Programmable Media

Image resizing and cropping

Last updated: Jul-19-2024

Responsive design and art direction generally requires displaying images at a variety of sizes, often much smaller than the original.

If you deliver full size images and rely on browser-side resizing (using CSS or HTML width and height attributes), users are forced to download unnecessarily large files. Therefore, images should always be delivered from the server at their final size.

When you use any of the Cloudinary resizing transformations, the sizing (scaling/cropping) is performed on the server side, and the asset is always delivered to the browser at the requested size.

Here are some examples of different cropping techniques used on the same image. Click each image to see the URL parameters applied in each case:

Model wearing a denim jacket Original image Portrait crop centered on the model Focus on the
model in a
portrait crop
Thumbnail crop centered on the model's face Detect the
face for a
thumbnail crop
Banner image keeping the model's face in the crop Automatically determine what to keep in a banner crop

Tips:
  • To help you learn about the different cropping and resizing modes, try out the interactive demo.
  • Resizing images can lead to a reduction in image quality. Cloudinary provides solutions for both upscaling and downscaling to help retain the details in your images.

Resize dimensions

You can set the target dimensions of your resized image by specifying width, height, and/or the target aspect ratio as qualifiers of your resize transformation.

  • Using an integer value for w (width) or h (height) sets the new dimension to that number in pixels. For example, w_150 sets the width to exactly 150 pixels.
  • Using a decimal value for width or height sets the new dimension relative to the original dimension. For example, w_0.5 sets the width to half the original width.
  • Using ih or iw as values sets the dimension to the initial height or initial width of the original image respectively. For example, w_iw sets the width to the same value as the original width of the image. This may be useful when applying chained transformations or setting the dimensions of an overlay.
  • Aspect ratios are specified using the ar (aspect ratio) parameter, as follows:
    • a:b where a signifies the relative width and b the relative height (e.g., ar_4:3 or ar_16:9).
    • a decimal value representing the ratio of the width divided by the height (e.g., ar_1.33 or ar_2.5). 1.0 is a perfect square.
  • In most cases, you will specify both width and height or width/height along with an aspect ratio to define the exact required dimensions. However, in rare cases, you may choose to specify only one of these 3 resize qualifiers, and Cloudinary will automatically determine the missing dimension as follows:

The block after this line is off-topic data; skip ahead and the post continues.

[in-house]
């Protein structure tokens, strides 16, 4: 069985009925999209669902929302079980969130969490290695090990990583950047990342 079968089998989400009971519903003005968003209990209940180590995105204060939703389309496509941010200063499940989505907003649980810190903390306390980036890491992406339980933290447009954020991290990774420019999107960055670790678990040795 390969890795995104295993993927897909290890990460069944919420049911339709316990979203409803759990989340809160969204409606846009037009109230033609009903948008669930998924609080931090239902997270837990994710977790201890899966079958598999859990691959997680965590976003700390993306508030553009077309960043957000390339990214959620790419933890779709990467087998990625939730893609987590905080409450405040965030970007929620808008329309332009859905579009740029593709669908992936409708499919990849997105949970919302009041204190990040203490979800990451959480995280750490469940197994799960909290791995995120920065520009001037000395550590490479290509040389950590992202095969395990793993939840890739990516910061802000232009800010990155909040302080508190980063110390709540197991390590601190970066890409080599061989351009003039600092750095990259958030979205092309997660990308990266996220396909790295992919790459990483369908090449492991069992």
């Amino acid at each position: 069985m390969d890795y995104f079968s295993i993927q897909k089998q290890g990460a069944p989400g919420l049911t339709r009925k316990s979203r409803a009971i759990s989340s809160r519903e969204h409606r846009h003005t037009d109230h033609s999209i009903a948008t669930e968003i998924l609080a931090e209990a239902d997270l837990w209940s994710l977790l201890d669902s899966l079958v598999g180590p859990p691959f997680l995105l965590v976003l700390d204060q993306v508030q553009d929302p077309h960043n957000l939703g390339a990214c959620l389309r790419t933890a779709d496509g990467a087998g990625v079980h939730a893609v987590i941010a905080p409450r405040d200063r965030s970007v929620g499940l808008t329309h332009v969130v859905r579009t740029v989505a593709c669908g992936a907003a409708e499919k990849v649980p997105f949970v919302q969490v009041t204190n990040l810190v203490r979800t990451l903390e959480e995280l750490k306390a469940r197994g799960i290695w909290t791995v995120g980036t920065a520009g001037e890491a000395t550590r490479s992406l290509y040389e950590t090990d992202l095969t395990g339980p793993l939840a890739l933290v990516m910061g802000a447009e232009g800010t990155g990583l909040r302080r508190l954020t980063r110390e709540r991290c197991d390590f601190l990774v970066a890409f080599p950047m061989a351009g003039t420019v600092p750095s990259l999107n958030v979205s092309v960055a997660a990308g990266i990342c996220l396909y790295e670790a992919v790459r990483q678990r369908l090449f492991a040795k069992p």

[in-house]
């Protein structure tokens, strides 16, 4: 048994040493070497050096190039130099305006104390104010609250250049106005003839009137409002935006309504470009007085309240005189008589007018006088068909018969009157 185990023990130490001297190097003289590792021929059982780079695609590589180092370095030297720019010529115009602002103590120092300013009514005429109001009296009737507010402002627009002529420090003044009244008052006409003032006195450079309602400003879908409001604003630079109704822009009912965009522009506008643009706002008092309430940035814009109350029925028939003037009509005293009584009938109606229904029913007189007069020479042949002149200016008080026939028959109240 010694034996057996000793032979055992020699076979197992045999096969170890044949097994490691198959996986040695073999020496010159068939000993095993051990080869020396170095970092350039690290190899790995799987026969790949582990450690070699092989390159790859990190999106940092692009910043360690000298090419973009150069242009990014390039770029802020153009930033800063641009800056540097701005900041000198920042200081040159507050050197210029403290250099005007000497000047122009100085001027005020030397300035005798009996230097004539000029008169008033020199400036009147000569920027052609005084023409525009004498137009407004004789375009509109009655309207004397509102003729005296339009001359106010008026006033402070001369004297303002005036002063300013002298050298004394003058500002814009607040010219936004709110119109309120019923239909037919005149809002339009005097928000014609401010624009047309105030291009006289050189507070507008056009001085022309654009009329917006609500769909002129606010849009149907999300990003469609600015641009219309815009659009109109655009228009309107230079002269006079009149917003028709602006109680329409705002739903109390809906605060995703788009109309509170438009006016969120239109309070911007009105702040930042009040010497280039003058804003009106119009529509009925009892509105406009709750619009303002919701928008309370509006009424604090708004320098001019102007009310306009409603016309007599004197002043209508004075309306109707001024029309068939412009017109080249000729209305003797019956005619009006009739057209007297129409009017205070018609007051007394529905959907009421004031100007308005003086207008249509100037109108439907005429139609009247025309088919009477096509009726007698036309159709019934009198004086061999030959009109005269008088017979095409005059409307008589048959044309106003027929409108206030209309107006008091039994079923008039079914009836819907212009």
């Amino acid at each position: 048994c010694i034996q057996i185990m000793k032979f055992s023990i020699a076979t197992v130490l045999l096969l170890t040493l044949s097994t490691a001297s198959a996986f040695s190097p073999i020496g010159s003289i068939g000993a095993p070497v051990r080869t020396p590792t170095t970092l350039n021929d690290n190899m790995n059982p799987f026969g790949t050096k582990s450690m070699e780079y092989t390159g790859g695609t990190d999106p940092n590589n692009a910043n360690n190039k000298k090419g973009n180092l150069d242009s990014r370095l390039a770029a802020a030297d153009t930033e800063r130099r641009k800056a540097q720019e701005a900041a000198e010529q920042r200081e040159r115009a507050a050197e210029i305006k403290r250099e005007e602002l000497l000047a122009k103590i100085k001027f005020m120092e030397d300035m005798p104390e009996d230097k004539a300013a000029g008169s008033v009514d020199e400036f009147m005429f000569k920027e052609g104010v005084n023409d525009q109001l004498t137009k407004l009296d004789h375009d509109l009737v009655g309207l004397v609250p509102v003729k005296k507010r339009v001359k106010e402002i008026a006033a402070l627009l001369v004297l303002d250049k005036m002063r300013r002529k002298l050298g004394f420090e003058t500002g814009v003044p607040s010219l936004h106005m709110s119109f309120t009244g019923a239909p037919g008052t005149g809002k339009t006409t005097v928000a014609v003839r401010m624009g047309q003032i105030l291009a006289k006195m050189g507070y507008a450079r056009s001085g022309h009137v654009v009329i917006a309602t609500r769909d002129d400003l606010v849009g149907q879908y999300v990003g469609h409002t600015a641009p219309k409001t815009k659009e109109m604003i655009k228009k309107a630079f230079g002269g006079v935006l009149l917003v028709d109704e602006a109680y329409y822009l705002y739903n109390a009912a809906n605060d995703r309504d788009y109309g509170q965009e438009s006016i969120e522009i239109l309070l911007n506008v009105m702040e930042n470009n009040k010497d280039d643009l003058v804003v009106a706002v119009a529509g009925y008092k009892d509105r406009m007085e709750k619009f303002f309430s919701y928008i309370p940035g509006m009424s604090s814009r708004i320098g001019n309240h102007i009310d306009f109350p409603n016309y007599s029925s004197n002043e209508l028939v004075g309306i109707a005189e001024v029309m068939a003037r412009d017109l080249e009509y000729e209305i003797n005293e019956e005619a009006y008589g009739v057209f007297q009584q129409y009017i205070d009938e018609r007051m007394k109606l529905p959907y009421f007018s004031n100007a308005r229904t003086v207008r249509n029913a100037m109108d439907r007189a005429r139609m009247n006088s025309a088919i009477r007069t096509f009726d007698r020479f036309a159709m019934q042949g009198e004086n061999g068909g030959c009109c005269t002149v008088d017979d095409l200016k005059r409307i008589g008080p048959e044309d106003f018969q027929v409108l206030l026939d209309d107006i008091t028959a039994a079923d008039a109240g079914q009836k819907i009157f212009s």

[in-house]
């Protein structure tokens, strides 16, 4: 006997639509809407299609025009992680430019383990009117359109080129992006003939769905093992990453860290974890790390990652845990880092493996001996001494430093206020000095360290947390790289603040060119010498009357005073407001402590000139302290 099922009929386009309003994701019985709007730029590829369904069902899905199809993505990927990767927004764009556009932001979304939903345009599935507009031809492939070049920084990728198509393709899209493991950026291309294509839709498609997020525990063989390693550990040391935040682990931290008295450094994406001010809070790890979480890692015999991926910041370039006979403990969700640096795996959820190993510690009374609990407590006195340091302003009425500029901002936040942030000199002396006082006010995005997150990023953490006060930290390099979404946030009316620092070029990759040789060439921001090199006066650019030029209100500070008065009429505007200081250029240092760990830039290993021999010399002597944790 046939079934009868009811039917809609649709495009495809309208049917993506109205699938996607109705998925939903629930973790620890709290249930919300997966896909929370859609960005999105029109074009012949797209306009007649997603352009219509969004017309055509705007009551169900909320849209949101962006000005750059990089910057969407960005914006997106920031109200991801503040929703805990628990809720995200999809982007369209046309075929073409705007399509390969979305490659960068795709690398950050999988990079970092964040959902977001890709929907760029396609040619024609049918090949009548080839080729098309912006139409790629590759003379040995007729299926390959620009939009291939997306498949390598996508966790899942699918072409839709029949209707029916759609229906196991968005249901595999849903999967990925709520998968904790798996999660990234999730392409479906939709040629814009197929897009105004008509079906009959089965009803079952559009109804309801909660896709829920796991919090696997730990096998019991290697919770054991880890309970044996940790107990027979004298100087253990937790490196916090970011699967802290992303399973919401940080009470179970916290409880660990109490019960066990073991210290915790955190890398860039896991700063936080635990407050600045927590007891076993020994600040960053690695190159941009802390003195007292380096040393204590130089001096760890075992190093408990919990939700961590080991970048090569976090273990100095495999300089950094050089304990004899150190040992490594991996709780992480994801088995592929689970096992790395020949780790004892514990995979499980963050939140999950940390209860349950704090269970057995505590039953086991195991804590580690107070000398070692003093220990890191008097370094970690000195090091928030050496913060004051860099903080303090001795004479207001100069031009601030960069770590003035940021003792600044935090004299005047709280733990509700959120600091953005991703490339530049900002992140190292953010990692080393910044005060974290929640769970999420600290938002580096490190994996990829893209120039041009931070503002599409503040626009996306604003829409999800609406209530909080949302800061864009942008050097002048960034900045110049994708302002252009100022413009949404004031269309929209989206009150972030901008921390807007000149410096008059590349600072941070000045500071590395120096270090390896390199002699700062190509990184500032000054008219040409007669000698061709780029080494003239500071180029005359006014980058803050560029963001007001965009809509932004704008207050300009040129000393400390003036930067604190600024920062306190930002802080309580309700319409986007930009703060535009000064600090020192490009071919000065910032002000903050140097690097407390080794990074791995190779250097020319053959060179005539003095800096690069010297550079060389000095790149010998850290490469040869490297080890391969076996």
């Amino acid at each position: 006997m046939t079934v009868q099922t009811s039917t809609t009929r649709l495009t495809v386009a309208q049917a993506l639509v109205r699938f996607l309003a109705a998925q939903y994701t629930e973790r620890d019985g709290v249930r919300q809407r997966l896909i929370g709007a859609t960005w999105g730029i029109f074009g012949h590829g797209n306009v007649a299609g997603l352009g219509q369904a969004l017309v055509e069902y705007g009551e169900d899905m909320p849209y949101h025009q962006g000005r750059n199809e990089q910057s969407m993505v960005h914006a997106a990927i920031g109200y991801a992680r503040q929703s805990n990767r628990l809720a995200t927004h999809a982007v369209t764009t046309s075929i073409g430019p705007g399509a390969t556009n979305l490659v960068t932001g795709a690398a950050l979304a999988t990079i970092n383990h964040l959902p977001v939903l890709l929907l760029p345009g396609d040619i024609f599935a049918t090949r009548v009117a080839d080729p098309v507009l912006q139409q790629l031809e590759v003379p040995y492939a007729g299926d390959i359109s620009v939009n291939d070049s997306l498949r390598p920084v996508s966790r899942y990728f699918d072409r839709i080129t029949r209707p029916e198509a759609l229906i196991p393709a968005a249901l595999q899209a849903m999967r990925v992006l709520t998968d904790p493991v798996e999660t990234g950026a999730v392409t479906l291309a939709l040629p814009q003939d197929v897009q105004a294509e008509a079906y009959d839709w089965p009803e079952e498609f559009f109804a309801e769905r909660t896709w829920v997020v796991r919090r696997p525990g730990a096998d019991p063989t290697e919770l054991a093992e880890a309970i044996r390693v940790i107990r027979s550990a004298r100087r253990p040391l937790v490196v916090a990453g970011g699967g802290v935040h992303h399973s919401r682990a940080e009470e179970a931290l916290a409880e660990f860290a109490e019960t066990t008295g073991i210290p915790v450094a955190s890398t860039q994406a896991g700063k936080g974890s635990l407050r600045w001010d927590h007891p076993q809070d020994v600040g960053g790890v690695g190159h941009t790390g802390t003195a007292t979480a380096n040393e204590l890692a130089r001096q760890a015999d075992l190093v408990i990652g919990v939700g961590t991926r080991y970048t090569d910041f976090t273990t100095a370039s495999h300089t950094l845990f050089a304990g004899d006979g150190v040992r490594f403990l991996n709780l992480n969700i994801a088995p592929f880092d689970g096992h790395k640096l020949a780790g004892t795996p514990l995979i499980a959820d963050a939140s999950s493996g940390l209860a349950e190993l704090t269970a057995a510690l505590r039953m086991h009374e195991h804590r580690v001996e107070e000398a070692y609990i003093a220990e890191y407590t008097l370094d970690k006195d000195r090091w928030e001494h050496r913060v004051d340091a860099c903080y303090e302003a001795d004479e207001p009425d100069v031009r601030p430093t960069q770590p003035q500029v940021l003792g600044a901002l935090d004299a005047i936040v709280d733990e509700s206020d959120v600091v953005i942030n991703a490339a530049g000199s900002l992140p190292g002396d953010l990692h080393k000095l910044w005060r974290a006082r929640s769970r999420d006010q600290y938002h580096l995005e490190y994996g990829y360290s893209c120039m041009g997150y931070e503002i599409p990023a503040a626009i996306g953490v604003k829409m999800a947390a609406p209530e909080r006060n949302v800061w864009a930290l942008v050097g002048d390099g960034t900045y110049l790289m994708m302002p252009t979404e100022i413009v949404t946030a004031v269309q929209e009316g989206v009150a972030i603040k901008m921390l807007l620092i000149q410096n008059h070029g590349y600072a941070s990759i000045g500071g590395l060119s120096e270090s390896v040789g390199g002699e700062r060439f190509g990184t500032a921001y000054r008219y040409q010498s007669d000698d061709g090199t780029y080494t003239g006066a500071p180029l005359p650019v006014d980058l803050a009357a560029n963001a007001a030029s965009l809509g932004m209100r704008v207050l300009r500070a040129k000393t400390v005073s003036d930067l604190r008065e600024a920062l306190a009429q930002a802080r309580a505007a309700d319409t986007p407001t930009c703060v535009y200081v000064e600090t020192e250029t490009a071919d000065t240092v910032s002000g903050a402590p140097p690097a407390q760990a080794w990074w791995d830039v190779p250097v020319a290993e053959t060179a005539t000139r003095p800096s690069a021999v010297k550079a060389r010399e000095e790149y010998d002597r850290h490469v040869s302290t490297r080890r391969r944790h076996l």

• If you provide only width or only height, then the other dimension is automatically calculated to deliver the original aspect ratio. For example, if your original asset is 400*600, then specifying c_crop,w_200 is the same as specifying c_crop,w_200,h_300. Supported for all resize and crop modes.
    • If you provide only the aspect ratio: If ar > 1, the original width is maintained and the height is cropped to deliver the requested ratio. If ar < 1, the original height is maintained, and the width is cropped accordingly. Supported for cropping modes only. Not supported for imagga_crop.

Note
If you want to resize only one dimension, and keep the other dimension at its original size (rather than the automatic determination described above), you can specify only width or only height, and add the fl_ignore_aspect_ratio flag qualifier.

Resize and crop modes

When changing the dimensions of an uploaded image by setting the image's height, width, and/or aspect ratio, you need to decide how to resize or crop the image to fit into the requested size. Use the c (crop/resize) parameter for selecting the crop/resize mode. Cloudinary supports the following image resize/crop modes:

Crop/resize mode Behavior
Cropping modes If the requested dimensions have a different aspect ratio than the original, these modes crop out part of the image.
fill Resizes the image to fill the specified dimensions without distortion. The image may be cropped as a result.
lfill Same as fill, but only scales down the image.
fill_pad Same as fill, but avoids excessive cropping by adding padding when needed. Supported only with automatic cropping.
crop Extracts a region of the specified dimensions from the original image without first resizing it.
thumb Creates a thumbnail of the image with the specified dimensions, based on a specified gravity. Scaling may occur.
auto Automatically determines the best crop based on a specified gravity. Scaling may occur.
Resize modes These modes adjust the size of the delivered image without cropping out any elements of the original image.
scale Resizes the image to the specified dimensions without necessarily retaining the original aspect ratio.
fit Resizes the image to fit inside the bounding box specified by the dimensions, maintaining the aspect ratio.
limit Same as fit, but only scales down the image.
mfit Same as fit, but only scales up the image.